A Simple Method to Quantify the Effects of Your Stress
We all know that stress is bad for our health. Sometimes the pressure to squeeze “de-stressing” in to our already chaotic lives is a source of stress in itself! But how do you know when the stress is so significant that it is a major factor in your low energy, youar sleep problems, or your health issues?
There is a simple test you can do yourself at home without going to your doctor.
This test is especially useful if you have anxiety or depression, insomnia, headaches, low energy, fatigue, hormonal imbalance, poor immunity or blood sugar problems. I also see evidence of adrenal issues in women with vulvodynia, irritable bowel syndrome and chronic pain.
The test looks at your cortisol levels as they change through the day. As you can see from the diagram below, cortisol is high to start the day, then gradually drops into the evening, so that you develop a nice, natural tiredness as a signal you need sleep to recharge your body and mind. Cortisol then begins to slowly rise in the hours before 6am to ensure you wake up again – ideally, bright-eyed and bushy-tailed!
A number of things can go out of balance with this system. As stress causes you to release cortisol, if your stress rises towards the evening, the cortisol can spike or fail to drop as low as it should.
This can result in sleep problems:
- Difficulty falling asleep
- Unrefreshing sleep
- Early waking
The last one is especially common. If you have a busy, stressful or active evening, the cortisol spike may result in you waking at 4 or 5am, even though you actually need more sleep for your health.
If you are constantly busy, overcommitted and stressed, you are under great demand to produce cortisol. Your cortisol may actually be too high, making you feel edgy and overstimulated, and as though you can’t sit still without doing something. If this continues on too long, you start to drain your adrenal glands, a bit like using the mobile phone without recharging it. If your battery starts to run low, you can then, over time, have trouble producing enough cortisol, and approach “burnout”.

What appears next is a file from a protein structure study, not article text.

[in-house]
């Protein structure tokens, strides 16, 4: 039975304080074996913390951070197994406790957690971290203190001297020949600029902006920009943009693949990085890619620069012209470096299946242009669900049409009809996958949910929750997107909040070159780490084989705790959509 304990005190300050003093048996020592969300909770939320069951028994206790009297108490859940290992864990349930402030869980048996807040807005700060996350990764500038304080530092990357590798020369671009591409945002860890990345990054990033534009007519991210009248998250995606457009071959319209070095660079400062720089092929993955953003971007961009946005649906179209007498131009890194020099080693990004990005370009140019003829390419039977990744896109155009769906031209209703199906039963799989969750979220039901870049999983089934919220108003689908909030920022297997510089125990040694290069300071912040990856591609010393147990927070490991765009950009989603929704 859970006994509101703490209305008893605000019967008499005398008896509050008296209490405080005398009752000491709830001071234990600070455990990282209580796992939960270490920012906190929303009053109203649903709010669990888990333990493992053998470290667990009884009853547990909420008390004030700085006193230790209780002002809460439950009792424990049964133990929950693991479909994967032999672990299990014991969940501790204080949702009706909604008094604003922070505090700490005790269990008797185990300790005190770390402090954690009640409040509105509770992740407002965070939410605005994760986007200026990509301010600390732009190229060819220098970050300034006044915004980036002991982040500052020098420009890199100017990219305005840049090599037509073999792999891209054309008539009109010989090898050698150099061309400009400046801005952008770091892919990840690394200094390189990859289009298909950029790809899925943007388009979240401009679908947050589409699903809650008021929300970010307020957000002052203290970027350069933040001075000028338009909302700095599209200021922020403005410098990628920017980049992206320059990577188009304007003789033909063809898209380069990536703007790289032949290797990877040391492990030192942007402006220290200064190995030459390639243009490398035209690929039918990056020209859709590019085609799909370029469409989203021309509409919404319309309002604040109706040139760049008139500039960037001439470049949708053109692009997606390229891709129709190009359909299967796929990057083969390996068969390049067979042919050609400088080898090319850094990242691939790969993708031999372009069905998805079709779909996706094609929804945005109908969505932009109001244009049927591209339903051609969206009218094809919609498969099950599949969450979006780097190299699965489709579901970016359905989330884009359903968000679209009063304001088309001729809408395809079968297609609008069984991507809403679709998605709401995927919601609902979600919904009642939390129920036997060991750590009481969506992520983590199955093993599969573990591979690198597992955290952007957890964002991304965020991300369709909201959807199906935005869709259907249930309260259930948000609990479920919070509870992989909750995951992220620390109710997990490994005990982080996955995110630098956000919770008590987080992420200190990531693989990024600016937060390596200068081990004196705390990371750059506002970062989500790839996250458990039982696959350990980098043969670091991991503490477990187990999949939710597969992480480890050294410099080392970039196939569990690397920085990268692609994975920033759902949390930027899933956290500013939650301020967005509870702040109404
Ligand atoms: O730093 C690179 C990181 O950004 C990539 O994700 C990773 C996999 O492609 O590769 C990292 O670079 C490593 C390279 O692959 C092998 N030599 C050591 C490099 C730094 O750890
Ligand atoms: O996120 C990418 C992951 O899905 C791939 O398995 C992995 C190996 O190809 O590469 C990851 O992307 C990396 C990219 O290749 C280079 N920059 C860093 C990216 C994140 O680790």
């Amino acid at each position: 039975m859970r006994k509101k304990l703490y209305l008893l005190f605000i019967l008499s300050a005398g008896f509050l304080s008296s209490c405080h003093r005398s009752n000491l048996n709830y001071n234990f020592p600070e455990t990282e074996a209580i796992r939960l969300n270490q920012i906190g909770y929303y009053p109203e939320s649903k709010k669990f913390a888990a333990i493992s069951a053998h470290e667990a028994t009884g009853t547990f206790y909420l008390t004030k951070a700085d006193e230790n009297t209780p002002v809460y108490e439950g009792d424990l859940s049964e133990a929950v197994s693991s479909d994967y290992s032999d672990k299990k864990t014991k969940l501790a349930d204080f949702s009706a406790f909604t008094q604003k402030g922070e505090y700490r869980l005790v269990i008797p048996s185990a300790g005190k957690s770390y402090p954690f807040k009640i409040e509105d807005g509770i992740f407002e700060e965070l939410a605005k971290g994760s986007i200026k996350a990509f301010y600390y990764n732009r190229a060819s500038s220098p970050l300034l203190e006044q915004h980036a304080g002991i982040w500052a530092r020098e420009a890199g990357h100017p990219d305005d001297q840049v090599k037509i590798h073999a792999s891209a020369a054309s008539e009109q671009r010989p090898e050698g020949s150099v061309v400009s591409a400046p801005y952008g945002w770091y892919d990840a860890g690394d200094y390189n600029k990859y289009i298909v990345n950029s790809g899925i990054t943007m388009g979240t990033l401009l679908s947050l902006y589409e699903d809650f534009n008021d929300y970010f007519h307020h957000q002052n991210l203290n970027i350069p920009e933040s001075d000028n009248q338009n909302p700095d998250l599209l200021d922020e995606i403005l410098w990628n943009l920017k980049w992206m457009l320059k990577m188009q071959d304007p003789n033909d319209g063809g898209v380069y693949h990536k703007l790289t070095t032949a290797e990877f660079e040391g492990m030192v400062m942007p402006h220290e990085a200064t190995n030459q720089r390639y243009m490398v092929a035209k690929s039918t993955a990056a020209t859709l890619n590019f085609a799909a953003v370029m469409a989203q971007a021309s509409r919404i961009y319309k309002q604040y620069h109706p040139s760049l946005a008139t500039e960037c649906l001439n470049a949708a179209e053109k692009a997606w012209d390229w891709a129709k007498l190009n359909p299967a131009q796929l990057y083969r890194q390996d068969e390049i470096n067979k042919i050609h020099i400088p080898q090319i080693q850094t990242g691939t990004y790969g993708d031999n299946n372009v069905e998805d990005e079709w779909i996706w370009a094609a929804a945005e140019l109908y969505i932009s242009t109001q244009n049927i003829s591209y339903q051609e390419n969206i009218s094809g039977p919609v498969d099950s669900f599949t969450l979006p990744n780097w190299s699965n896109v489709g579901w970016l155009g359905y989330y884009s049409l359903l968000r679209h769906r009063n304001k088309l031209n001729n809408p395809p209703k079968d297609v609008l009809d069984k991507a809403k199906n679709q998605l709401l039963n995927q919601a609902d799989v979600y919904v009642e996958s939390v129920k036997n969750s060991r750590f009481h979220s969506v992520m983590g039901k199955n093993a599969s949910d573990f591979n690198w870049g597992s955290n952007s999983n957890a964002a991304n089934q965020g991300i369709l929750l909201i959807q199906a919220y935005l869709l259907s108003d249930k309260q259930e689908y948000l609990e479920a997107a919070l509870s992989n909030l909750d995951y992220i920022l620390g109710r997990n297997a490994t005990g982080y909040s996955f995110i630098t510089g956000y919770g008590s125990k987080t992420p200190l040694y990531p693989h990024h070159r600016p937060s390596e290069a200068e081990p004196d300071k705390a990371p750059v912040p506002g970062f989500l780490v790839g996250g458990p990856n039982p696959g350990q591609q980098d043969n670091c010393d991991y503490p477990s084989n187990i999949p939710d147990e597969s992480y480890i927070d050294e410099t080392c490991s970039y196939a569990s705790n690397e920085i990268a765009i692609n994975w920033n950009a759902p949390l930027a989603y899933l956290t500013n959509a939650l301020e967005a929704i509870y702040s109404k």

Classic signs of these kind of energy problems include:
- Feeling groggy and unable to get going in the morning
- Low energy despite plenty of sleep
- Feeling unrefreshed after sleep
- Low mood and difficulty getting motivated for anything
A simple test that can track your cortisol rhythm is the Adrenal Hormone Profile.
This is completed at home by spitting into a test tube four times per day – 8am, 12pm, 6pm and 10pm. The cortisol is then measured by the lab.
This test is not ordered by your doctor, who will tend to order only a morning cortisol, which will not give the full picture. The Adrenal Hormone Profile needs to be ordered by an integrative practitioner who is experienced at interpreting the cortisol patterns.
Contact us now if you would like to order this test and gain some insight into the impact of your adrenal function on your health.